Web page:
This past spring, a black teacher, a success academy named Fabulous Saint Hilaire publicly criticized the CEO for not taking a stand after the murder of George Floyd or acknowledging the effect police violence was having on the families and communities. Success serves after that. More staff, families and alumni raised alarms about success, calling some of its practices racist and abusive. It's discipline policies the way white staff and leadership speak to kids and parents of color. In response, the CEO apologized, and Success has released a plan that commits to mandatory bias and sensitivity training for staff. The plan says they will create an equity team and review their culture, their relationships with staff and families and kids with quote, an attention and sensitivity to race. I read this plan and thought, Uh huh. There is a school that's already doing many of these things right in the same building, right upstairs. It's September 2019. I'm back at S s. It's been four years since the French gala and the drama with the P t. A. Rob, the dad who fundraise is he's not here anymore. His son finished middle school. I me is still here Her daughter is a junior in high school, and a new crop of sixth graders and their families are settling into the auditorium E The school is no longer called S I s The School for International Studies. It's now BHS the Boerum Hill School for International Studies. They changed the name again. BHS has a new principal. Nicole lands Lotto. She gets up on stage and the staff Cheers, Miss Lancelot A welcomes the new families to BHS. Any school is a microcosm of the world and we're blessed with beautiful diversity. Miss Lancelot lists the ways the school reflects the world race, ethnicity, language, gender. We are extraordinarily diverse community and it's a beautiful thing and we fight for it and we work on it. Mrs. Lanza Leto says BHS is going for true equity. She says the word equity three times in this welcome speech, Miss Lands Lotto is white, chatty, well liked with black hair that styled straight up the hair is really Miss Lancelot is defining feature picture boy band pompadour. She's worked here most of her professional career. Three year white families arrived. It s a S. Miss Lancelot. A was the assistant principal she won't say anything bad about that year. It was a learning experience. It's a process. Her predecessor, Miss Juman, talks about it the same way. Remember principles, diplomatic. They're careful not to place blame. But both of them said after that year, it was clear they needed to intervene. One of the first things Miss Lands Lado Dida's principle was request special permission to reserve 40% of the seats for kids who get free and reduced price lunch. The majority of kids who get free and reduced price lunch Our kids of color and Miss Lancelot Oh, didn't want the school to flip. She didn't want black and brown kids to get pushed out. Three assistant principal told me they wanted to make sure the school did not become colonized. Something's here have changed. They got rid of the foundation the Brooklyn World Project Rob and the other white parents had created. They scrapped some of the French programming, hired more teachers and staff of color, and one of the most striking changes I notice. Spend 10 minutes of the school and you can't not notice miss lands. Ileto is talking directly and constantly about race and equity she told me. Everyone here needs to be on alert for racist habits and ideas. They need to aggressively address thumb whenever they pop up in the cafeteria, in the classroom. All there's a conversation happening in the school, around the smart classes in the non smart classes. Let's talk about it. Where is that coming from? So I think it's really about being a beast. I think it's about everything we do, coming back to it. Coming back toe equity. I could not get over how much time and energy the school puts into ensuring equity, not equality equity. It's almost like the obsessive focus success puts on. Making sure everything is the same is exactly matched by the obsessive focus BHS puts on recognizing. Everyone is not the same. Beach has formed an equity committee of staff and students. A few years ago, they looked for bias in the curriculum and the signs on their walls and the books on their shelves. They analyzed achievement data discipline data where they could clearly see that the school punished black boys more harshly than other students. So they revamped their entire approach to discipline, created a restorative justice department. They applied for grants to help pay for this, to train their teachers on implicit bias and then train them again. They brought in experts. And here's some things that I look for in transition. So how to kids engaged with each other is a verbal engagement. That non verbal engagement. Last fall, I watched to equity consultants Cornelius and cast minor show a group of BHS teachers how to observe racial dynamics in their school. Things involved teachers walking around in a huddle with clipboards, taking diligent notes as kids walk through the hallways. One fun lens to look at, and I'm just kind of like naming things, though I often asked what boys doing what girls doing, what are black students doing what they're like Students of color doing Mr Miner is full of fun things that teachers should look for. Here's another fun thing to Dio just because we're out here. Um, I do kind of like Dr Buys in the hallway where I walked by classroom windows and I look in, they all take turns peering through the small window of a classroom door. They take more notes later. The teachers meet as a group and one teacher Stacey and Man's well explains for observations from a math class and then in the math classroom that we were in something that stood out to me. So there was two white males white female blackmail and I'm walking around and blackmail. He was finished, and he finished early, waiting for his peers to do the think right fair share. And when the timer went off, the girl, the white girl he was sitting next to, he looked to her. But she looked to the two white boys and they formed the pair. So it was like now she had to work with him. But she was sort of looking for the other two boys for validation for what this boy was saying. So, like my teacher self is like, okay, does this child not participate in class? And she doesn't trust that he knows what he's doing? Or is it because she doesn't see him because he's a black boy? And she figures he's not capable? The teachers talked about this moment in depth, what it might mean, what messages the kids were picking up in their school, about race, about who's important, who's bad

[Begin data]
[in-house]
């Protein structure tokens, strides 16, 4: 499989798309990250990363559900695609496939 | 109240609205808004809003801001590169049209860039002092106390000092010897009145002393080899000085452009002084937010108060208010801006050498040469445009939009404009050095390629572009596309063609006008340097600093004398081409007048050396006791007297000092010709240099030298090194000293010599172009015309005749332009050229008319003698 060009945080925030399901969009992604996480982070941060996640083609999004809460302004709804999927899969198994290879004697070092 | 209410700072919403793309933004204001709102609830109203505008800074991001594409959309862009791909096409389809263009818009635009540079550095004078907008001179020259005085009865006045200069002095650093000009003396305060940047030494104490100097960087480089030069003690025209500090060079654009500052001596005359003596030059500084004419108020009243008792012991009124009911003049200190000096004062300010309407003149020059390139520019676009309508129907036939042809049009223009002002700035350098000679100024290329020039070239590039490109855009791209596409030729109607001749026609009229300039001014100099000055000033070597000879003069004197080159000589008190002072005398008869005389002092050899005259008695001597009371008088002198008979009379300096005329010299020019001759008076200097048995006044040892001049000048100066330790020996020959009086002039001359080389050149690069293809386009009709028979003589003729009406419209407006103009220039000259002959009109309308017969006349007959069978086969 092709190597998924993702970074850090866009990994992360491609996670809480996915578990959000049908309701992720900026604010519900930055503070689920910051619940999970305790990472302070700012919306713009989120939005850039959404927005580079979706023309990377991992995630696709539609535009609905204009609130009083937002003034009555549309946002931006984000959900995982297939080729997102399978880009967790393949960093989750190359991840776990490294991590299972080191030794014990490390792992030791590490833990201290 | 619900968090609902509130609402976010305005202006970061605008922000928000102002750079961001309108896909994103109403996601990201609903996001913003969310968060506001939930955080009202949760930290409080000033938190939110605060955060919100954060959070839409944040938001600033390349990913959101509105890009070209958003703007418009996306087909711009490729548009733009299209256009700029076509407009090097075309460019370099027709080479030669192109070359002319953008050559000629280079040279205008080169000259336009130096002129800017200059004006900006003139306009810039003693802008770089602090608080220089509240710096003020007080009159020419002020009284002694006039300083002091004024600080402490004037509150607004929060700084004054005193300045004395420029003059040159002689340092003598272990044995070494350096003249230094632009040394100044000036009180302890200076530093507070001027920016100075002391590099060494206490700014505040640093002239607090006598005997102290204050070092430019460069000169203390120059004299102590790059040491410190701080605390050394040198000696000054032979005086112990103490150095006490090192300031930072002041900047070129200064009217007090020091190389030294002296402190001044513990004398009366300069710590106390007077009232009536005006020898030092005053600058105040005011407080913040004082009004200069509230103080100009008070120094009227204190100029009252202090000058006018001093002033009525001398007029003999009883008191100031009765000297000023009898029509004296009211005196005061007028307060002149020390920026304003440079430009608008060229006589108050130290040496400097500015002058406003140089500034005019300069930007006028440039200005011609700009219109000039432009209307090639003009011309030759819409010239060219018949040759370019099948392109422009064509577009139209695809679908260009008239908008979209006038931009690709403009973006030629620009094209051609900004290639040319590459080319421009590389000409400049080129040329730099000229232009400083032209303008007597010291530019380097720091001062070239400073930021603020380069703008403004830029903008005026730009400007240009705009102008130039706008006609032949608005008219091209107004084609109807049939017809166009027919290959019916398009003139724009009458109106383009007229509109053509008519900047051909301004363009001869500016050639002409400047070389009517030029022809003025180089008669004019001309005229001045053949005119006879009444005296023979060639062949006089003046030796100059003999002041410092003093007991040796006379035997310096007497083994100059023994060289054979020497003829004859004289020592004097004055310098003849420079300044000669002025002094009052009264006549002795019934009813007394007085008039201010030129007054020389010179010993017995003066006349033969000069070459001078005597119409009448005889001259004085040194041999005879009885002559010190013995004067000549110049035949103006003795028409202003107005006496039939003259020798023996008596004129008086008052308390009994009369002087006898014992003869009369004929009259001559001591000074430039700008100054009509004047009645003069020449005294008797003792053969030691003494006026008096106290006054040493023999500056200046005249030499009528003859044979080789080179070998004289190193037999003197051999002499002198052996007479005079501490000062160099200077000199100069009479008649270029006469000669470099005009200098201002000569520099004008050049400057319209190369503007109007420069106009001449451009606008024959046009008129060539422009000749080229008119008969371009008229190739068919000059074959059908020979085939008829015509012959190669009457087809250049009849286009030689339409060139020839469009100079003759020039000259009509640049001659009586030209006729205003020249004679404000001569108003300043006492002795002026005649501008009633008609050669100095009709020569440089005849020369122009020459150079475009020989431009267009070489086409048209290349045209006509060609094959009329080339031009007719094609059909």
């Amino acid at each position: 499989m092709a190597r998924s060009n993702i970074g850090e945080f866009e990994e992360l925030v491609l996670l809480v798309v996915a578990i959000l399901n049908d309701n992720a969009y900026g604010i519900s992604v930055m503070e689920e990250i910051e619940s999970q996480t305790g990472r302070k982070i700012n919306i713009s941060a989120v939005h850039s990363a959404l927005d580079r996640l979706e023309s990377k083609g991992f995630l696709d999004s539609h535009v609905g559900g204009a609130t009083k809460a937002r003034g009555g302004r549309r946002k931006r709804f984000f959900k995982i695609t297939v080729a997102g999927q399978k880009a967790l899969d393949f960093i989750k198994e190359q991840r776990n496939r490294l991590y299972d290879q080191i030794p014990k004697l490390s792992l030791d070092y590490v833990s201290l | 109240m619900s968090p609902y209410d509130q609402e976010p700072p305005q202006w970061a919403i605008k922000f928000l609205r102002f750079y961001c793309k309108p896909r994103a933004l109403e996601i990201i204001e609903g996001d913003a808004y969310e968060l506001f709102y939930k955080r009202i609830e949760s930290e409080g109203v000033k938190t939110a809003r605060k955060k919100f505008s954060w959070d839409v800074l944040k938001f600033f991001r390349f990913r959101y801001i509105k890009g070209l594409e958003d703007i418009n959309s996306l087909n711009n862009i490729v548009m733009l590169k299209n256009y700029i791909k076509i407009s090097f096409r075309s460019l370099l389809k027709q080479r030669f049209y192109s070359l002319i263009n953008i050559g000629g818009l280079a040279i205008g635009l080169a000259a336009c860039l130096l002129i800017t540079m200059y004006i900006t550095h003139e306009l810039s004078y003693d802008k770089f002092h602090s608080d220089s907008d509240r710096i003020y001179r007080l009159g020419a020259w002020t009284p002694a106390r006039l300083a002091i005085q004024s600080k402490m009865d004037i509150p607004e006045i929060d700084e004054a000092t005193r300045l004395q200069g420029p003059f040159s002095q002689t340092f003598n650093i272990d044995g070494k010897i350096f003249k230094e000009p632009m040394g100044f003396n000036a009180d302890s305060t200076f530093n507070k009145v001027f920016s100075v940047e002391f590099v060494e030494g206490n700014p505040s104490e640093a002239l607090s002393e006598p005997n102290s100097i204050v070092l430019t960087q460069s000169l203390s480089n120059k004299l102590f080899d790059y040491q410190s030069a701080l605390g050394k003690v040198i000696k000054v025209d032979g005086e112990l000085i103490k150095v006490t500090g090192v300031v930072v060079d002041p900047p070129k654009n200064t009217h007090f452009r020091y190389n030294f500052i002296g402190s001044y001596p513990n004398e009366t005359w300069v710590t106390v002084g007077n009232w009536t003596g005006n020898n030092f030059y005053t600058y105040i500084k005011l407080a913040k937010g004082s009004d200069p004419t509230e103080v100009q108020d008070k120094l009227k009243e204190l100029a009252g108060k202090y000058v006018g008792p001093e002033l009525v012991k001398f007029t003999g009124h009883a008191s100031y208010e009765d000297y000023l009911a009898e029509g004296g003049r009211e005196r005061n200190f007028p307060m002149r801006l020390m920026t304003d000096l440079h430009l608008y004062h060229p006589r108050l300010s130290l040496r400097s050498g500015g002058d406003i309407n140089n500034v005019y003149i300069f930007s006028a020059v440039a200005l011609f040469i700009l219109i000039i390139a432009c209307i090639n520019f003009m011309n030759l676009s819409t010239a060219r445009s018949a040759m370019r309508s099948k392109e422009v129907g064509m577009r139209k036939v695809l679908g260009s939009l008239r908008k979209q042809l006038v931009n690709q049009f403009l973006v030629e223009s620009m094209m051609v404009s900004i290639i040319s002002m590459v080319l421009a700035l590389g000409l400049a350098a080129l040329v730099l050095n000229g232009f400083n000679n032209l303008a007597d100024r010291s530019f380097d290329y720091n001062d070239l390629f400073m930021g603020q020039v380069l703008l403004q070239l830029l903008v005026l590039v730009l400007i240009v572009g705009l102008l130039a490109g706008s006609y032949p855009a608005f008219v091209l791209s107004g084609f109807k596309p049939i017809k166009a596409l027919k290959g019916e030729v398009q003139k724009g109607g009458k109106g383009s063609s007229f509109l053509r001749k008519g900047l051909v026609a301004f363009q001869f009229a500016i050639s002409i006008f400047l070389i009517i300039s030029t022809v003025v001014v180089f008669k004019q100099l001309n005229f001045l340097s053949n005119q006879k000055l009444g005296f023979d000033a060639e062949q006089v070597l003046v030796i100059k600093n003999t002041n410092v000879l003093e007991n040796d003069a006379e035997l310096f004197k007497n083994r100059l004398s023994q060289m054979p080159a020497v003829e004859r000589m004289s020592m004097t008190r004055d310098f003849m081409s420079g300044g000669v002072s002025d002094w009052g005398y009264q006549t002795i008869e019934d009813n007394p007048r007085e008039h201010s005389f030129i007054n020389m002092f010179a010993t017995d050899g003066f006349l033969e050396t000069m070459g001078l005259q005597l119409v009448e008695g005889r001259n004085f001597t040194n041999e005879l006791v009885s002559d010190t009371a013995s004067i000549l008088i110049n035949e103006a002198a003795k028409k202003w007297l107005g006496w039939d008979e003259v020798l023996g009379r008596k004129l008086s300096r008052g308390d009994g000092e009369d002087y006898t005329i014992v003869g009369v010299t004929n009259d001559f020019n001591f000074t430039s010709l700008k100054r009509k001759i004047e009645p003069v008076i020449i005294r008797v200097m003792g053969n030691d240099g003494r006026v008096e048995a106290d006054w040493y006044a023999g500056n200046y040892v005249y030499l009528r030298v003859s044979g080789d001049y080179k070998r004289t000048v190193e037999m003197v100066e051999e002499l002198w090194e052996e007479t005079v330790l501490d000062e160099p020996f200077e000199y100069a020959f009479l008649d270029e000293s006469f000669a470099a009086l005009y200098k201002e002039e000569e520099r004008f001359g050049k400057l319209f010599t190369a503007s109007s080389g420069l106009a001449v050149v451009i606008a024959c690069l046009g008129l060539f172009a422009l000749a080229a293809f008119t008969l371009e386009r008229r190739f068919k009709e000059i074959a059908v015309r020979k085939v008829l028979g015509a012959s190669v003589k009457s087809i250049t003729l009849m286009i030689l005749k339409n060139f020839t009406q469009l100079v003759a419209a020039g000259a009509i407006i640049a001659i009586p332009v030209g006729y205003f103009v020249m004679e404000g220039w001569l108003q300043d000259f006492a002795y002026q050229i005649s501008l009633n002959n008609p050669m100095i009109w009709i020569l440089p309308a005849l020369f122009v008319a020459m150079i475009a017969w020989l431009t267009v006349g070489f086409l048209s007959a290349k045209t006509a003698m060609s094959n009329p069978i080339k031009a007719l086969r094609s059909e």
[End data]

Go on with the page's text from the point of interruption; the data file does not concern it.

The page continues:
Success Academy is the city's largest charter school network, 47 schools elementary, middle and one high school. They get public funding. Like all charter schools, Success Academy also gets private funding. The state overseas charters like success, but it isn't run by the state or the city. It's run by a private organization, and success is a choice school. That means families opt in to success. The CEO, A woman named Eva Moskowitz, opened her 1st 40 something schools in largely working class black and brown neighborhoods where she imagined families would want a new school option. Then, about a decade ago, Moskowitz decided she wanted to open an integrated school, a new success academy that was racially integrated and economically diverse. She needed a school building where integration was possible, where, perhaps half a century earlier, Ah group of white families pushed for a strategically located fringe school building between two racially segregated neighborhoods. And this is how success academy wound up here in the Old S to 93 building. Because of yet another plan, Thio integrate Onley. This time it worked. White parents opted in the way families at this success academy. It's called Success Academy Cobble Hill tend to come from advantage just like the white parents upstairs at S s their upper middle class and rich doctors and lawyers, corporate accountants, people who walk into most public schools with a lot of power. But the influence I had seen white parents wheeled upstairs at S I s That didn't seem to be the case downstairs. I found that confusing. Do the P t. A. Um, we have a parent council, so it's very similar to a P. T. A. This is a Lissa Bishop. The principle of success Couple Hill, a parent council, is not that similar to a P. T A, though, because in the very next sentence, Principal Bishop told me that the parent council is not allowed to raise money. This, I assumed, was probably difficult for parents who are accustomed to fundraising for their kids schools. Have you had parents who want to raise money like who come to you and I'm like, I want toe, You know, I want this thing to happen and I want to raise the money for it. Not not anything like that. I have had parents come to me and say like I wanna do a coat drive they want to donate. You know we do that stuff throughout the entire year, but it's never I've never had anyone approach me about donating money. Really? No. Parents have been like, I want to do a fundraiser for X, and you have to be like That's not a thing that we dio I've never had that Principal Bishop looks over at the PR person who's come from success headquarters to supervise this interview. The PR person shakes her head. No, parents don't raise money. And what if somebody did want to raise money for the school apparent? Wanted to raise money? Yeah, we don't. Yeah, we don't. We don't raise money. Principal Bishop looks over to the PR person again. As if to say, um, I not being clear with this chick. Why isn't she getting it? But I seem to be unable to stop myself from listing all the things I've seen. White advantage parents demand in public schools. If parents were like, we want this to be a dual language French school, and we can help fund it e mean we don't have our curriculum is network based. I mean, we're given curriculum we don't have a language curriculum in our elementary schools or if parents were like we want there to be less math or different kind of math or we want there to be, uh, a film program or whatever. Like any of those things parents are like we want. Yeah, I mean, this is our model it czar model across all of our schools. No change is the CEO of Success Academy. Eva Moskowitz followed up later to tell me If parents want to give money, they can, but it will be distributed evenly across all of our schools. We can't have our Cobble Hill families getting more than our families in Harlem. Here's what he started to understand about how success academy was limiting the power of white parents. Success was limiting the power of white parents by limiting the power of all parents. E met a dad named trivia sharp outside the building one day. Ah, black guy who grew up in Brooklyn. His son Ethan, is that success. We actually get graded. You get great, get created as the parents. We get a email saying this is what your progress to say, you know, but you get a grade like ABC. Like it's ah, uh, get like, a meeting expectations or not Like, you know, upstairs s I s had tripped over itself to meet the demands of new white parents. Downstairs, all parents at Success Academy are being greeted even day to day. The success principle and teachers make sure to remind parents when they're falling down on the job, So we run a little late. Why, Ethan Late? It's your fault. Wisely. Uh, what happened? I think one day I was late and she checks and said, I'm Ethan is not here yet. Any reason why on I felt like I wasn't a parent at that. Like, you know, that's their time. But it keeps you on your toes and you felt like you weren't the parent. I wasn't a parent. I wasn't a parent. I felt like I was just dropping skid off to his parents.